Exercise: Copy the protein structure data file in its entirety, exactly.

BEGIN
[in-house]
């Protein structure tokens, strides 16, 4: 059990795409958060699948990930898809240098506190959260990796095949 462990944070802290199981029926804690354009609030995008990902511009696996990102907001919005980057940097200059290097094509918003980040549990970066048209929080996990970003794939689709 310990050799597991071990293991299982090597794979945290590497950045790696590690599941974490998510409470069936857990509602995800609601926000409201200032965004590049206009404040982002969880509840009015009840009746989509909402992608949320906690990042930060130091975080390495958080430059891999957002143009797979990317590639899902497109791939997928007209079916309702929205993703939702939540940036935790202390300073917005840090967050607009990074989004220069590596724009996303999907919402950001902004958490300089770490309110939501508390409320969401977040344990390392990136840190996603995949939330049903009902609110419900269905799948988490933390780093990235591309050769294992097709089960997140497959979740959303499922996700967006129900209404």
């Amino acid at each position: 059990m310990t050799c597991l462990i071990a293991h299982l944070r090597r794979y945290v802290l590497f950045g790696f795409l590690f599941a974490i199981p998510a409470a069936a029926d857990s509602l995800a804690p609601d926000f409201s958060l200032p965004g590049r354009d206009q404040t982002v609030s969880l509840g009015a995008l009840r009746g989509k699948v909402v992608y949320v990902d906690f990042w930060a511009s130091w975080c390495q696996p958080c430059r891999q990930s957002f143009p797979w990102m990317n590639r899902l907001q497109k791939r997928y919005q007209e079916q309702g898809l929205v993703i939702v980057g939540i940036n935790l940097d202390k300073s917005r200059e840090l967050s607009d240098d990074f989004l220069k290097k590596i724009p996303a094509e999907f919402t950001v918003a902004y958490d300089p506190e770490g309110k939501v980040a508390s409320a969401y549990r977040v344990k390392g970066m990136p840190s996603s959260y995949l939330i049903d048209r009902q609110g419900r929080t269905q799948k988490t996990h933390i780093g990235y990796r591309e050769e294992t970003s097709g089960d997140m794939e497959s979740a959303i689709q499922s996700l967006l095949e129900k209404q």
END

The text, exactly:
[in-house]
């Protein structure tokens, strides 16, 4: 059990795409958060699948990930898809240098506190959260990796095949 462990944070802290199981029926804690354009609030995008990902511009696996990102907001919005980057940097200059290097094509918003980040549990970066048209929080996990970003794939689709 310990050799597991071990293991299982090597794979945290590497950045790696590690599941974490998510409470069936857990509602995800609601926000409201200032965004590049206009404040982002969880509840009015009840009746989509909402992608949320906690990042930060130091975080390495958080430059891999957002143009797979990317590639899902497109791939997928007209079916309702929205993703939702939540940036935790202390300073917005840090967050607009990074989004220069590596724009996303999907919402950001902004958490300089770490309110939501508390409320969401977040344990390392990136840190996603995949939330049903009902609110419900269905799948988490933390780093990235591309050769294992097709089960997140497959979740959303499922996700967006129900209404």
């Amino acid at each position: 059990m310990t050799c597991l462990i071990a293991h299982l944070r090597r794979y945290v802290l590497f950045g790696f795409l590690f599941a974490i199981p998510a409470a069936a029926d857990s509602l995800a804690p609601d926000f409201s958060l200032p965004g590049r354009d206009q404040t982002v609030s969880l509840g009015a995008l009840r009746g989509k699948v909402v992608y949320v990902d906690f990042w930060a511009s130091w975080c390495q696996p958080c430059r891999q990930s957002f143009p797979w990102m990317n590639r899902l907001q497109k791939r997928y919005q007209e079916q309702g898809l929205v993703i939702v980057g939540i940036n935790l940097d202390k300073s917005r200059e840090l967050s607009d240098d990074f989004l220069k290097k590596i724009p996303a094509e999907f919402t950001v918003a902004y958490d300089p506190e770490g309110k939501v980040a508390s409320a969401y549990r977040v344990k390392g970066m990136p840190s996603s959260y995949l939330i049903d048209r009902q609110g419900r929080t269905q799948k988490t996990h933390i780093g990235y990796r591309e050769e294992t970003s097709g089960d997140m794939e497959s979740a959303i689709q499922s996700l967006l095949e129900k209404q």